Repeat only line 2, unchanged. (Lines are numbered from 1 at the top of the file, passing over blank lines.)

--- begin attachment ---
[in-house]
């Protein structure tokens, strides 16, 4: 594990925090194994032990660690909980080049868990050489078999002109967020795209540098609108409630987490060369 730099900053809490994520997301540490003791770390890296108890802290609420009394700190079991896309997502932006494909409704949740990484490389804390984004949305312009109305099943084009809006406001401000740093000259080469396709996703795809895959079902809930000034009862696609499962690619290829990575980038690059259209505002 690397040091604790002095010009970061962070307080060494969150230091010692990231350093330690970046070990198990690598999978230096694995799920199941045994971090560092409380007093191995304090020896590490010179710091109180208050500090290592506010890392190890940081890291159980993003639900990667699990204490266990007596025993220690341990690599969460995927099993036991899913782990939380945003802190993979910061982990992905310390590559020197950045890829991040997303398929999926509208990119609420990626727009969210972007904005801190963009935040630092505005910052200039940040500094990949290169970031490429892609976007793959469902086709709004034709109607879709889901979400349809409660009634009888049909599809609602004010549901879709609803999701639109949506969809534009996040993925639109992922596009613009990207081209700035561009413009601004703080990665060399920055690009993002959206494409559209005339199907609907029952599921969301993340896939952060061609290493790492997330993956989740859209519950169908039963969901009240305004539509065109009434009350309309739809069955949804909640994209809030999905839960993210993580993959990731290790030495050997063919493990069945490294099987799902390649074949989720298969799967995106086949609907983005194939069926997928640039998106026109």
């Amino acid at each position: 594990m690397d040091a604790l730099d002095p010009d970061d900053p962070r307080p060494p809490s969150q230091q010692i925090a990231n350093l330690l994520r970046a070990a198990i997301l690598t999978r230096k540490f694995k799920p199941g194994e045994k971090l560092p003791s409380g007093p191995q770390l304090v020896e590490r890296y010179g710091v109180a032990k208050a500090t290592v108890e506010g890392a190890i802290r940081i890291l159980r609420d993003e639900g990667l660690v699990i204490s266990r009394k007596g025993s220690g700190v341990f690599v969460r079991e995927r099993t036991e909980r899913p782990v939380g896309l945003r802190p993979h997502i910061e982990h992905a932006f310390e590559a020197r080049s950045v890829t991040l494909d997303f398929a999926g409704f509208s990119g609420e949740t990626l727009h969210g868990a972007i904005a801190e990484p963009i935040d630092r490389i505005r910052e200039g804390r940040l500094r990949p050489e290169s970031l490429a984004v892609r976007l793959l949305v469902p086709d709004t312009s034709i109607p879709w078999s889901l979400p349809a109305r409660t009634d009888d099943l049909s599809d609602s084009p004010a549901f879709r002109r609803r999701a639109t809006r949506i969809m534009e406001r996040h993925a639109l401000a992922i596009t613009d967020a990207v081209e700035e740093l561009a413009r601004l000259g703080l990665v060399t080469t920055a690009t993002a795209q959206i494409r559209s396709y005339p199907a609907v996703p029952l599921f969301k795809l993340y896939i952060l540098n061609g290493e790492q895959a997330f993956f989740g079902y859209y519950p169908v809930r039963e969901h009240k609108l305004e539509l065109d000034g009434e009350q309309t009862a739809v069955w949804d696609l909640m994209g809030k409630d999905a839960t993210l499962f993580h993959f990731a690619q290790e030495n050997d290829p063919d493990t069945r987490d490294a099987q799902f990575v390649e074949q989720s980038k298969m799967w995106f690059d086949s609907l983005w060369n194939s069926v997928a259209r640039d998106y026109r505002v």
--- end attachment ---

């Protein structure tokens, strides 16, 4: 594990925090194994032990660690909980080049868990050489078999002109967020795209540098609108409630987490060369 730099900053809490994520997301540490003791770390890296108890802290609420009394700190079991896309997502932006494909409704949740990484490389804390984004949305312009109305099943084009809006406001401000740093000259080469396709996703795809895959079902809930000034009862696609499962690619290829990575980038690059259209505002 690397040091604790002095010009970061962070307080060494969150230091010692990231350093330690970046070990198990690598999978230096694995799920199941045994971090560092409380007093191995304090020896590490010179710091109180208050500090290592506010890392190890940081890291159980993003639900990667699990204490266990007596025993220690341990690599969460995927099993036991899913782990939380945003802190993979910061982990992905310390590559020197950045890829991040997303398929999926509208990119609420990626727009969210972007904005801190963009935040630092505005910052200039940040500094990949290169970031490429892609976007793959469902086709709004034709109607879709889901979400349809409660009634009888049909599809609602004010549901879709609803999701639109949506969809534009996040993925639109992922596009613009990207081209700035561009413009601004703080990665060399920055690009993002959206494409559209005339199907609907029952599921969301993340896939952060061609290493790492997330993956989740859209519950169908039963969901009240305004539509065109009434009350309309739809069955949804909640994209809030999905839960993210993580993959990731290790030495050997063919493990069945490294099987799902390649074949989720298969799967995106086949609907983005194939069926997928640039998106026109």